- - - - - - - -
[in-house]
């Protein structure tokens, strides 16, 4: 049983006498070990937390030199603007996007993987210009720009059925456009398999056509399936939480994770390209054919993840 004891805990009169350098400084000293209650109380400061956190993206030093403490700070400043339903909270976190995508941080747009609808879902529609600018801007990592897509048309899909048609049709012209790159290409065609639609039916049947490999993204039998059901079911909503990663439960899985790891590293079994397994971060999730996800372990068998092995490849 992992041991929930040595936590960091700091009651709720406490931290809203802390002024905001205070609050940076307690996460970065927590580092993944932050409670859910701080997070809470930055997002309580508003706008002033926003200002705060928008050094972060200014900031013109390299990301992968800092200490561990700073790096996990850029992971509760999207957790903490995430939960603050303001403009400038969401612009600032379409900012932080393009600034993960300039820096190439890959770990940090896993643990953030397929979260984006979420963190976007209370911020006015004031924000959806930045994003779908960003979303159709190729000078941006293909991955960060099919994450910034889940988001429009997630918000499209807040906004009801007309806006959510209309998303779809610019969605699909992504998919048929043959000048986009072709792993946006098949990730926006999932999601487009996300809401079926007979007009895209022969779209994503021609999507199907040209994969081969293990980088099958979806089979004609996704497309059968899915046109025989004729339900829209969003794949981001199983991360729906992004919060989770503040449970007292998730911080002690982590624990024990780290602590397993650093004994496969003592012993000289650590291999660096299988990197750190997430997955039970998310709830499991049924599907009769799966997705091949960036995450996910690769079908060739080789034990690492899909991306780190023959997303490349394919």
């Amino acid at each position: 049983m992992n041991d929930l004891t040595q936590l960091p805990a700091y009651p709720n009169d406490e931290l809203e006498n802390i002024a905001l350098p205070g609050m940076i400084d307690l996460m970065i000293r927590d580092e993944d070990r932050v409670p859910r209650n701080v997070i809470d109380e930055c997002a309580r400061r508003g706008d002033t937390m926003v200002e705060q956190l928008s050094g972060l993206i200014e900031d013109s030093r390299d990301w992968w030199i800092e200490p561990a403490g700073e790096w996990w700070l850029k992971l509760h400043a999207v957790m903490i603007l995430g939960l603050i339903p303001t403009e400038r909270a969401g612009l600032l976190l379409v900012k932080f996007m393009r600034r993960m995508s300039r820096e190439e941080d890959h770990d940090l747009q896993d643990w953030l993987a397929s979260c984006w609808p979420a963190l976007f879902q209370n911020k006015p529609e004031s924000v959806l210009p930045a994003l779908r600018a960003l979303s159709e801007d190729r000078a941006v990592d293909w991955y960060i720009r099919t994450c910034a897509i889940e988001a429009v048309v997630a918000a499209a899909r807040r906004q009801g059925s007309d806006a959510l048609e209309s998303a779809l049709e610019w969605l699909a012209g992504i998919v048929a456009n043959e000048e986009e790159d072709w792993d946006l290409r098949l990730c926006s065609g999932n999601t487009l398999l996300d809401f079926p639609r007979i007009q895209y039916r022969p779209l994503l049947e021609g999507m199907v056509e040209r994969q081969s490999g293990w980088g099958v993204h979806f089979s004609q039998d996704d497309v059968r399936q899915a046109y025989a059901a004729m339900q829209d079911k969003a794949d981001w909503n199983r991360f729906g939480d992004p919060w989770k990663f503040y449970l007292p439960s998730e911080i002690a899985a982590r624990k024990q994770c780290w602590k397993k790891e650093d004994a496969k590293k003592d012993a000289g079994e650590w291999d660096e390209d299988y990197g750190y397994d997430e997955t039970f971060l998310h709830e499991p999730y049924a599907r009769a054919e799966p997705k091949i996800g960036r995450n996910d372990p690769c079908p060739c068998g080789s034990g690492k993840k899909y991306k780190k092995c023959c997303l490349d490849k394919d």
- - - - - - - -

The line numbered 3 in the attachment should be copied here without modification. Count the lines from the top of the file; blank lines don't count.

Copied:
């Amino acid at each position: 049983m992992n041991d929930l004891t040595q936590l960091p805990a700091y009651p709720n009169d406490e931290l809203e006498n802390i002024a905001l350098p205070g609050m940076i400084d307690l996460m970065i000293r927590d580092e993944d070990r932050v409670p859910r209650n701080v997070i809470d109380e930055c997002a309580r400061r508003g706008d002033t937390m926003v200002e705060q956190l928008s050094g972060l993206i200014e900031d013109s030093r390299d990301w992968w030199i800092e200490p561990a403490g700073e790096w996990w700070l850029k992971l509760h400043a999207v957790m903490i603007l995430g939960l603050i339903p303001t403009e400038r909270a969401g612009l600032l976190l379409v900012k932080f996007m393009r600034r993960m995508s300039r820096e190439e941080d890959h770990d940090l747009q896993d643990w953030l993987a397929s979260c984006w609808p979420a963190l976007f879902q209370n911020k006015p529609e004031s924000v959806l210009p930045a994003l779908r600018a960003l979303s159709e801007d190729r000078a941006v990592d293909w991955y960060i720009r099919t994450c910034a897509i889940e988001a429009v048309v997630a918000a499209a899909r807040r906004q009801g059925s007309d806006a959510l048609e209309s998303a779809l049709e610019w969605l699909a012209g992504i998919v048929a456009n043959e000048e986009e790159d072709w792993d946006l290409r098949l990730c926006s065609g999932n999601t487009l398999l996300d809401f079926p639609r007979i007009q895209y039916r022969p779209l994503l049947e021609g999507m199907v056509e040209r994969q081969s490999g293990w980088g099958v993204h979806f089979s004609q039998d996704d497309v059968r399936q899915a046109y025989a059901a004729m339900q829209d079911k969003a794949d981001w909503n199983r991360f729906g939480d992004p919060w989770k990663f503040y449970l007292p439960s998730e911080i002690a899985a982590r624990k024990q994770c780290w602590k397993k790891e650093d004994a496969k590293k003592d012993a000289g079994e650590w291999d660096e390209d299988y990197g750190y397994d997430e997955t039970f971060l998310h709830e499991p999730y049924a599907r009769a054919e799966p997705k091949i996800g960036r995450n996910d372990p690769c079908p060739c068998g080789s034990g690492k993840k899909y991306k780190k092995c023959c997303l490349d490849k394919d």